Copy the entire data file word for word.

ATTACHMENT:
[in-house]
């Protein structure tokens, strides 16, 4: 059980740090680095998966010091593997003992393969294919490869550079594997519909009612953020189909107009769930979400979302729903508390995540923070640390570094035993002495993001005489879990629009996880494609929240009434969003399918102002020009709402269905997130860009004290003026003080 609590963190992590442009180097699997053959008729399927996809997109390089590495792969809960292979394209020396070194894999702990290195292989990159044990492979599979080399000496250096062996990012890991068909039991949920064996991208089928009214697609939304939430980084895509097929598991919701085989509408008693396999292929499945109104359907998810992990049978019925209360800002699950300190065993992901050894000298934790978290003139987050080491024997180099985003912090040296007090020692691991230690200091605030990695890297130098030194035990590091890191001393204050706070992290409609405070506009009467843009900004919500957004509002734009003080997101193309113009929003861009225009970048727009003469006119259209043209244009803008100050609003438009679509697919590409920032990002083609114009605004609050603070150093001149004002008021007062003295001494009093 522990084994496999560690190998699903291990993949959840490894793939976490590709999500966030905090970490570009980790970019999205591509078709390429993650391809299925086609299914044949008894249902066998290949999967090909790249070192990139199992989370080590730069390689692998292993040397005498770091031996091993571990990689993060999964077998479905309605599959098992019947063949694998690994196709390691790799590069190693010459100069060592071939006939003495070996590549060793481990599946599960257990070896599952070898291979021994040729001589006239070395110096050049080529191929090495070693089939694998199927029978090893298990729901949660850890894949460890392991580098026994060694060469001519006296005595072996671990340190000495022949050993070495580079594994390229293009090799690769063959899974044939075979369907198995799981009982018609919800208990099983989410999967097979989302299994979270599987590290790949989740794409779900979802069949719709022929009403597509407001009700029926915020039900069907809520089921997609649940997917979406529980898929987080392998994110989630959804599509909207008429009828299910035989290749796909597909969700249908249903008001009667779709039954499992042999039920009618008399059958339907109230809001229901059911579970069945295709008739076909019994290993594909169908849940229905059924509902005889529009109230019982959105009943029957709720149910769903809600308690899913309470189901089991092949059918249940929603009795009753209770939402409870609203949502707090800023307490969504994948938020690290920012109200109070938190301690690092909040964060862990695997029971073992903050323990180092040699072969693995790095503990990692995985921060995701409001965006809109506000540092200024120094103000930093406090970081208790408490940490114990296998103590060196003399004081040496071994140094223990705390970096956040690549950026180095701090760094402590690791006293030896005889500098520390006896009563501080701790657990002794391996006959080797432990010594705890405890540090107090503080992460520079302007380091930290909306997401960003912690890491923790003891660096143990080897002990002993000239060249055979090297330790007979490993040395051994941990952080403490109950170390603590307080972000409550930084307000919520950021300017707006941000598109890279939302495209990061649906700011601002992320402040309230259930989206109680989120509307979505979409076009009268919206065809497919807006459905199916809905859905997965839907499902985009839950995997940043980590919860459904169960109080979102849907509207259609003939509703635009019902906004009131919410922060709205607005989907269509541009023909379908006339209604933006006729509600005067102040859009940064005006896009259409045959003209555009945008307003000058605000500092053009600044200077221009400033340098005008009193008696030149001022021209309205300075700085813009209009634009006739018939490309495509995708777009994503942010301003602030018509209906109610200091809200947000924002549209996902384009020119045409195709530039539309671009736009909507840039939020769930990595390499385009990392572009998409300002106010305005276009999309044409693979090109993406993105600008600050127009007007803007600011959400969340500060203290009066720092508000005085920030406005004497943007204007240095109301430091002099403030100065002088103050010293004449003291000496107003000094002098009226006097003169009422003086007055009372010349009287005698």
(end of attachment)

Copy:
[in-house]
């Protein structure tokens, strides 16, 4: 059980740090680095998966010091593997003992393969294919490869550079594997519909009612953020189909107009769930979400979302729903508390995540923070640390570094035993002495993001005489879990629009996880494609929240009434969003399918102002020009709402269905997130860009004290003026003080 609590963190992590442009180097699997053959008729399927996809997109390089590495792969809960292979394209020396070194894999702990290195292989990159044990492979599979080399000496250096062996990012890991068909039991949920064996991208089928009214697609939304939430980084895509097929598991919701085989509408008693396999292929499945109104359907998810992990049978019925209360800002699950300190065993992901050894000298934790978290003139987050080491024997180099985003912090040296007090020692691991230690200091605030990695890297130098030194035990590091890191001393204050706070992290409609405070506009009467843009900004919500957004509002734009003080997101193309113009929003861009225009970048727009003469006119259209043209244009803008100050609003438009679509697919590409920032990002083609114009605004609050603070150093001149004002008021007062003295001494009093 522990084994496999560690190998699903291990993949959840490894793939976490590709999500966030905090970490570009980790970019999205591509078709390429993650391809299925086609299914044949008894249902066998290949999967090909790249070192990139199992989370080590730069390689692998292993040397005498770091031996091993571990990689993060999964077998479905309605599959098992019947063949694998690994196709390691790799590069190693010459100069060592071939006939003495070996590549060793481990599946599960257990070896599952070898291979021994040729001589006239070395110096050049080529191929090495070693089939694998199927029978090893298990729901949660850890894949460890392991580098026994060694060469001519006296005595072996671990340190000495022949050993070495580079594994390229293009090799690769063959899974044939075979369907198995799981009982018609919800208990099983989410999967097979989302299994979270599987590290790949989740794409779900979802069949719709022929009403597509407001009700029926915020039900069907809520089921997609649940997917979406529980898929987080392998994110989630959804599509909207008429009828299910035989290749796909597909969700249908249903008001009667779709039954499992042999039920009618008399059958339907109230809001229901059911579970069945295709008739076909019994290993594909169908849940229905059924509902005889529009109230019982959105009943029957709720149910769903809600308690899913309470189901089991092949059918249940929603009795009753209770939402409870609203949502707090800023307490969504994948938020690290920012109200109070938190301690690092909040964060862990695997029971073992903050323990180092040699072969693995790095503990990692995985921060995701409001965006809109506000540092200024120094103000930093406090970081208790408490940490114990296998103590060196003399004081040496071994140094223990705390970096956040690549950026180095701090760094402590690791006293030896005889500098520390006896009563501080701790657990002794391996006959080797432990010594705890405890540090107090503080992460520079302007380091930290909306997401960003912690890491923790003891660096143990080897002990002993000239060249055979090297330790007979490993040395051994941990952080403490109950170390603590307080972000409550930084307000919520950021300017707006941000598109890279939302495209990061649906700011601002992320402040309230259930989206109680989120509307979505979409076009009268919206065809497919807006459905199916809905859905997965839907499902985009839950995997940043980590919860459904169960109080979102849907509207259609003939509703635009019902906004009131919410922060709205607005989907269509541009023909379908006339209604933006006729509600005067102040859009940064005006896009259409045959003209555009945008307003000058605000500092053009600044200077221009400033340098005008009193008696030149001022021209309205300075700085813009209009634009006739018939490309495509995708777009994503942010301003602030018509209906109610200091809200947000924002549209996902384009020119045409195709530039539309671009736009909507840039939020769930990595390499385009990392572009998409300002106010305005276009999309044409693979090109993406993105600008600050127009007007803007600011959400969340500060203290009066720092508000005085920030406005004497943007204007240095109301430091002099403030100065002088103050010293004449003291000496107003000094002098009226006097003169009422003086007055009372010349009287005698």